Nicholas Kristof: I apologise to Muslims

A woman wears a US flag like a hijab during a protest held by US Democrats Abroad in front of the Brandenburg Gate in Berlin. Picture: AFP/Getty Images)

A woman wears a US flag like a hijab during a protest held by US Democrats Abroad in front of the Brandenburg Gate in Berlin. Picture: AFP/Getty Images)

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At a distressing time like this, all Americans have a responsibility to stand up to extremism says Nicholas Kristof

Whenever an extremist in the Muslim world does something crazy, people demand that moderate Muslims step forward to condemn the extremism. So let’s take our own advice: We Americans should now condemn our own extremist.

In that spirit, I hereby apologise to Muslims. The mindlessness and heartlessness of the travel ban should humiliate us, not you. Understand this: President Donald Trump is not America!

I apologise to Nadia Murad, the brave young Yazidi woman from Iraq who was made a sex slave - but since escaping, has campaigned around the world against ISIS and sexual slavery. She has been nominated for a Nobel Peace Prize yet is now barred from the United States.

I apologise to Edna Adan, a heroic Somali woman who has battled for decades for women’s health and led the fight against female genital mutilation. Edna speaks at U.S. universities, champions girls’ education and defies extremists - and she’s one of those inspiring me to do the same.

I don’t want to take Trump-as-an-extremist too far: he’s not beheading anyone, and the security challenge is real. Nobody has a problem with improving safety, and Presidents George W. Bush and Barack Obama both oversaw improvements in vetting. Yet Trump tackled the issue in a way that bolsters the Isis narrative and thus makes us less safe.

In effect, Trump took a real problem, inflated it with hysteria, handled it with incompetence and created an unjust policy that targets seven mostly impoverished Muslim countries that haven’t produced a single person involved in a lethal terrorist attack in America since before 9/11. Islamophobia swirls through the order, and Rudy Giuliani has helpfully explained that Trump asked him to devise a way to create a Muslim ban and “do it legally”.

There’s a certain symmetry here.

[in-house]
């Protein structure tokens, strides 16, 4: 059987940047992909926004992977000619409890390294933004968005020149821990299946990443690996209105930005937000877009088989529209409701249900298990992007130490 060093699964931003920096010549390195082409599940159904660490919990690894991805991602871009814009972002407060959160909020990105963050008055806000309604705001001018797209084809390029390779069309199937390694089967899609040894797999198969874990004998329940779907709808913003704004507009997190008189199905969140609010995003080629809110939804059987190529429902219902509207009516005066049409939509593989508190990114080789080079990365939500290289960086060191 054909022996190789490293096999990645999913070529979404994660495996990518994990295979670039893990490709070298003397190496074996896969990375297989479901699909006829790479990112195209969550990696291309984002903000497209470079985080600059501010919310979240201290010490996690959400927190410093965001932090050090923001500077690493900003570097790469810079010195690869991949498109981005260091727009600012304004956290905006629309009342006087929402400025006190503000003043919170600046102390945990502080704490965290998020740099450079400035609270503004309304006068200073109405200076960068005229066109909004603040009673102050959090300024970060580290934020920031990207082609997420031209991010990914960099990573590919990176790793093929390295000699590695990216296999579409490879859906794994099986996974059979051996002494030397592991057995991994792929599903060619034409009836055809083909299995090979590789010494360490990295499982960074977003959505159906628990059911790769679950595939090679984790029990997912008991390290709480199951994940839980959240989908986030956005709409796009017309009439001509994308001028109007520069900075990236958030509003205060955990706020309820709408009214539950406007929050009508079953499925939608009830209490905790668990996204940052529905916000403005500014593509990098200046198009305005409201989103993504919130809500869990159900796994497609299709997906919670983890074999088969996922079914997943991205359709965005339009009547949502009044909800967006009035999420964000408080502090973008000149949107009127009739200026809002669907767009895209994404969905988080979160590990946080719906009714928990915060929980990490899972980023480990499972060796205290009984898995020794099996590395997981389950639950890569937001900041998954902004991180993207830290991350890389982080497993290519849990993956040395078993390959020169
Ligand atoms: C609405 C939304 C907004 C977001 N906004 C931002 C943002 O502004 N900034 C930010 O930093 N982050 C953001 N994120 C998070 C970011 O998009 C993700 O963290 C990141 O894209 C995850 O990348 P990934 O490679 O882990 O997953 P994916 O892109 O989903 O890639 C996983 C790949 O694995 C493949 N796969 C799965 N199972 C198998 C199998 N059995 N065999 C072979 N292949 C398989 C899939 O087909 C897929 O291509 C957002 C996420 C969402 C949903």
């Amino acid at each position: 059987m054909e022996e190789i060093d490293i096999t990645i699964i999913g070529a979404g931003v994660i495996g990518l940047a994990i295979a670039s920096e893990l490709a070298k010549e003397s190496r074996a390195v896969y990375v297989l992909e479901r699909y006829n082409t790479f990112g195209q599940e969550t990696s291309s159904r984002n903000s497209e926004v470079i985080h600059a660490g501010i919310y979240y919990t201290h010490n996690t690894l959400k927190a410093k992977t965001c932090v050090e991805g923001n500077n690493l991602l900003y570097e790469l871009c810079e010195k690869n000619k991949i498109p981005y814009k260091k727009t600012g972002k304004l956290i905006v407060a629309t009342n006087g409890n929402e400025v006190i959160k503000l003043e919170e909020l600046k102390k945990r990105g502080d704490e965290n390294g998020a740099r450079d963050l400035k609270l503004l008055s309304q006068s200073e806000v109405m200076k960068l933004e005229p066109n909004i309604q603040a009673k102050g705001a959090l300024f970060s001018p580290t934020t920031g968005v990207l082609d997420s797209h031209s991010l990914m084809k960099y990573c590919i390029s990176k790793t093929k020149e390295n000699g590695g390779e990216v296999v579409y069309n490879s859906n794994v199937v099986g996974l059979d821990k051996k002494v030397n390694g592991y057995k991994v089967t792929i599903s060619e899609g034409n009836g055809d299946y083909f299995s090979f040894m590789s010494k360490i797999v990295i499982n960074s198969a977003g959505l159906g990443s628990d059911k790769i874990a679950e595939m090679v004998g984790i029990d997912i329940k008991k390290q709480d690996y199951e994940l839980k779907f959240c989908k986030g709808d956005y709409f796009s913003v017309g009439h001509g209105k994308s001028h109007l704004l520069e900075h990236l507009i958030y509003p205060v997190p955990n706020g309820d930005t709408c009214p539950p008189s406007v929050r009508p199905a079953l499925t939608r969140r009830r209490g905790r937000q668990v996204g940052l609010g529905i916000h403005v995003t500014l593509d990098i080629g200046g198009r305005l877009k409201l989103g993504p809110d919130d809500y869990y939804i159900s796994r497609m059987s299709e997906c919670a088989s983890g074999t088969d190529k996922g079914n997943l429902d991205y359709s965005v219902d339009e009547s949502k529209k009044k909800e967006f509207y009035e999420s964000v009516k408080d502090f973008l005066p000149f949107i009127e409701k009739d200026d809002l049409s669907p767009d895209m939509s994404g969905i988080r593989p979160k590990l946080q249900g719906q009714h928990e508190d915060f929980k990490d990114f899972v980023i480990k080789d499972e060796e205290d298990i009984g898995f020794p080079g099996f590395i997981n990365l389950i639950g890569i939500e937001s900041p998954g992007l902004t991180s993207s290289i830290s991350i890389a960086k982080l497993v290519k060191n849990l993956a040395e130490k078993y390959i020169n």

I’ve sat down in mosques in Pakistan, Afghanistan and Yemen and heard jihadis justify intolerance. Those men (always men!) “otherize” infidels as fundamentally different, as threats who must be confronted; Trump “otherizes” Muslims in a similar way.

Trump’s national security adviser, Mike Flynn, has referred to Islam as a “cancer” and has shared a video asserting that Islam “wants 80 per cent of humanity enslaved or exterminated.” That’s the mirror image of the bigotry I hear from jihadis who tell me that Jews were behind the 9/11 attacks.

The real chasm is not between Muslims and others, but between the moderates and the extremists of whatever religion.

A poll found many Americans approve of Trump’s travel ban, but that’s not surprising. The same was true of barring Jewish refugees in the 1930s, and of interning Japanese-Americans in 1942. When we’re fearful, we’re vulnerable to politicians who play on our fears and scapegoat immigrants; in the fullness of time, we come to regret our xenophobic behavior and to appreciate the immigrants.

So I apologise to Muslims. I have seen the worst of Islam, but also the best.

The newly-chosen Rhodes scholars include a Somali refugee, Ahmed Ahmed, who was born in a Kenya refugee camp and was admitted to the U.S. as a one-year-old. Raised by a struggling single mother, sometimes showing up at high school at 5:30am to study, he attended Cornell and won the university’s outstanding student award. Such people don’t threaten us, but enrich us.

If we need an inspiring example of how moderates can successfully challenge extremists, consider an extraordinary Somali gynecologist, Dr Hawa Abdi, who ran a displaced persons camp in Somalia, including a 400-bed hospital (and a jail for wife beaters). Islamic militants, enraged that a woman was running such an important enterprise, ordered her to hand it over. When she refused, 750 armed militants from the Party of Islam attacked the camp and ordered Abdi to run it under their direction. She refused.

Yet Abdi’s camp, serving 90,000 people, was just about the only thing working properly in Somalia, and Somalis at home and around the world united to denounce the militants and speak up for her. The pressure on the gunmen grew. Finally, they slunk off.

If Somalis can stand up to extremists, we can, too.

Indeed, that is happening. When Japanese-Americans were rounded up, other Americans were silent. Today, it is heartwarming to see Americans of all creeds standing up against similar bigotry. In Victoria, Texas, after a mysterious fire destroyed the only mosque just hours after Trump announced his travel ban, local Jewish leaders gave Muslims a key to their synagogue. Four churches also offered their space for as long as needed, and in just a few days, people of all faiths contributed $1 million to build a new mosque.

At an airport protest, one much-shared photo showed a Jewish man and a Muslim man protesting side by side, each with a child on his shoulders.

My dream is of the day when Jews protest Islamophobia, Muslims denounce the persecution of Christians and Christians stand against anti-Semitism. That’s why I apologise to Muslims, and it’s why all of us, not just Muslims, should stand up to condemn extremism in our midst.

© 2017 New York Times News Service

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